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The Scottish Government’s Cabinet Secretary for Justice, Michael Matheson, recently announced that the Reflection Period of support for victims of trafficking in Scotland will increase from 45 to 90 days, with the intention of protecting the most vulnerable members of society. Michael Matheson said the extended period is triple the Council of Europe minimum time and twice as long as the rest of the UK.

The change to the Reflection Period in Scotland, was made after consultation with victims’ groups and other justice agencies, and is a key part of a new strategy launched in May 2017, aimed at eliminating human trafficking in Scotland.

Addressing a Holyrood debate on trafficking, Matheson said: “Trading adults and children as commodities is an abhorrent crime which degrades victims and causes lasting physical and psychological damage. There were 150 victims of trafficking supported in Scotland last year, each person suffering abuse and exploitation over weeks, months or even years. This cannot continue in our communities. We are working hard to make Scotland an increasingly hostile place for those who traffic other human beings, while also improving the support we provide to victims. We have been listening to groups working directly with victims and I am pleased that we will now double the length of support available for adult victims to 90 days.”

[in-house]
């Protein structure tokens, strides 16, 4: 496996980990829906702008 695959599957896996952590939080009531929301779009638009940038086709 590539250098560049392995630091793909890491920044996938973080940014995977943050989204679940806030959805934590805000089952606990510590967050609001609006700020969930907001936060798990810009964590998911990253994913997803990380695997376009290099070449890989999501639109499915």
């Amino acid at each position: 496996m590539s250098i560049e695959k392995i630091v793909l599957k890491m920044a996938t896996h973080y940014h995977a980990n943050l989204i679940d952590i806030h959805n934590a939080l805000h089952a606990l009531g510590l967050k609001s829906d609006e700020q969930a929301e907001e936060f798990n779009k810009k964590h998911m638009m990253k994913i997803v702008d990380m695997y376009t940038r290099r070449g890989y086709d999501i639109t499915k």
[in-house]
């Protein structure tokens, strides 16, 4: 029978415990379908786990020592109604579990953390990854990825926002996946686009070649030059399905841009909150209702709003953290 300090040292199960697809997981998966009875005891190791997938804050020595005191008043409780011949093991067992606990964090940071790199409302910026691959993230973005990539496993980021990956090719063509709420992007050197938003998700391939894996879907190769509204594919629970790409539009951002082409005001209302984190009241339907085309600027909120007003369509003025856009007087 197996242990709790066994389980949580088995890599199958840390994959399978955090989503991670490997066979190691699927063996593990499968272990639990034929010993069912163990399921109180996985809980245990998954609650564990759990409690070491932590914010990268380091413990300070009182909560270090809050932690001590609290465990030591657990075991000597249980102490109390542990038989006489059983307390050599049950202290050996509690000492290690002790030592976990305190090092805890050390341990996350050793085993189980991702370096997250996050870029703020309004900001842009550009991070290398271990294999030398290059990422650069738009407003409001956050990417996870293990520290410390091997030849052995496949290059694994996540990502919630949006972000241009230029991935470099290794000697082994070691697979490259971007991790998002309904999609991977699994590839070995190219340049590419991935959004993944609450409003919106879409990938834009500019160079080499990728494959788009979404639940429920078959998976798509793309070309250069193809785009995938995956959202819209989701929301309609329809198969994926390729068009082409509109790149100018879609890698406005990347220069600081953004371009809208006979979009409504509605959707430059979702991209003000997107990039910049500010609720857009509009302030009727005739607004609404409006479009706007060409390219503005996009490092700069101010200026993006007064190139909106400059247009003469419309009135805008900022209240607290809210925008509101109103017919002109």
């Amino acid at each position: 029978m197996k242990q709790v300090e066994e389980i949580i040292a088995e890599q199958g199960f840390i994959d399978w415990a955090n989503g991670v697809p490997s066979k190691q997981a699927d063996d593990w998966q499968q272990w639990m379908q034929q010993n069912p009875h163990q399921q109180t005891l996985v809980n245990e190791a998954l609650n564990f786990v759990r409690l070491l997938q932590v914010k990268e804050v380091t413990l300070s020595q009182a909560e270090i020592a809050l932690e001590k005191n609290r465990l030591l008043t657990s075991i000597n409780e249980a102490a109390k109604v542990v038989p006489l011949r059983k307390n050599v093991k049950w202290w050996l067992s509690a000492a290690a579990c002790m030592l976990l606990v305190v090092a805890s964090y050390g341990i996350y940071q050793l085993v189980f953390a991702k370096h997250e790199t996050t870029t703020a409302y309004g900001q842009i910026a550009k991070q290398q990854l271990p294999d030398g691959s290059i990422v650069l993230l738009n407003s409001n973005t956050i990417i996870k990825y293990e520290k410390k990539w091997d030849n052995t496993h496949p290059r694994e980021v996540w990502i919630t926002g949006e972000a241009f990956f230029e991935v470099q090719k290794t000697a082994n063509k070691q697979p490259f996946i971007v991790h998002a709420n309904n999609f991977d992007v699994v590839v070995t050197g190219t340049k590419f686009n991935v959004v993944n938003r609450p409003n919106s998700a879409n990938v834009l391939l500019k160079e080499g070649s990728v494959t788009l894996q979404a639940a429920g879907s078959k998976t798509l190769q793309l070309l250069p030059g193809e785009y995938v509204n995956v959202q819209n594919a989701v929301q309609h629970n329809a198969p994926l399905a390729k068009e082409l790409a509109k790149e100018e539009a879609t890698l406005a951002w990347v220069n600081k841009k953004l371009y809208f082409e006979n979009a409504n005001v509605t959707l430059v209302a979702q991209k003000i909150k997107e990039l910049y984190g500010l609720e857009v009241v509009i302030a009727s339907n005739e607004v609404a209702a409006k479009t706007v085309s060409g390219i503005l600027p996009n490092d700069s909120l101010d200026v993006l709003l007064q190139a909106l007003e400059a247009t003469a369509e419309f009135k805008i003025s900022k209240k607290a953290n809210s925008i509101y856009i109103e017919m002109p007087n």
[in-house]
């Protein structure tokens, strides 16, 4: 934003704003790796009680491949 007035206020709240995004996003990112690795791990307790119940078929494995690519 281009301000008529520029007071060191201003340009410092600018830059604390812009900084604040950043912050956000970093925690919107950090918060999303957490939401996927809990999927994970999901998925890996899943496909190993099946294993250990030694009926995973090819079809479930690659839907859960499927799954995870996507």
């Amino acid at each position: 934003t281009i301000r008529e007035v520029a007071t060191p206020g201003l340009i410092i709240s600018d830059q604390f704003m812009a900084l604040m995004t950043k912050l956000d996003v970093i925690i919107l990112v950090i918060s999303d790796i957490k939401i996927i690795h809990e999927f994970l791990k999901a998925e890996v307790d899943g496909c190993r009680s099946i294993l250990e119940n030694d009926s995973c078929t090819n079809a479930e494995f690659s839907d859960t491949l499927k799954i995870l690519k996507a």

The previous 45-day support period in Scotland, has been repeatedly highlighted by the Anti Trafficking Monitoring Group (the ATMG a coalition of anti-slavery organisations established to monitor the UK’s implementation of European anti-trafficking legislation) and other UK NGOs, as inadequate for most survivors where the complex and often lengthy process of recovering from the trauma of being trafficked can take months and even years. 

The Reflection Period was mentioned for the first time in an EU Council Directive in 2004, on residence permits for victims of trafficking (EU Council Directive 2004/81/EC of 29 April 2004).

A comparative analysis of reflection periods and related temporary residence permits for victims of trafficking in the Nordic countries, Belgium and Italy, entitled ‘’Balancing Protection and Prosecution in anti-trafficking Policies,’’ is available at https://ec.europa.eu/anti-trafficking/sites/antitrafficking/files/balancing_protection_and_prosecution_in_anti-trafficking_policies_1.pdf

Prepared by Anne Kelleher, RENATE Communications Person.

 

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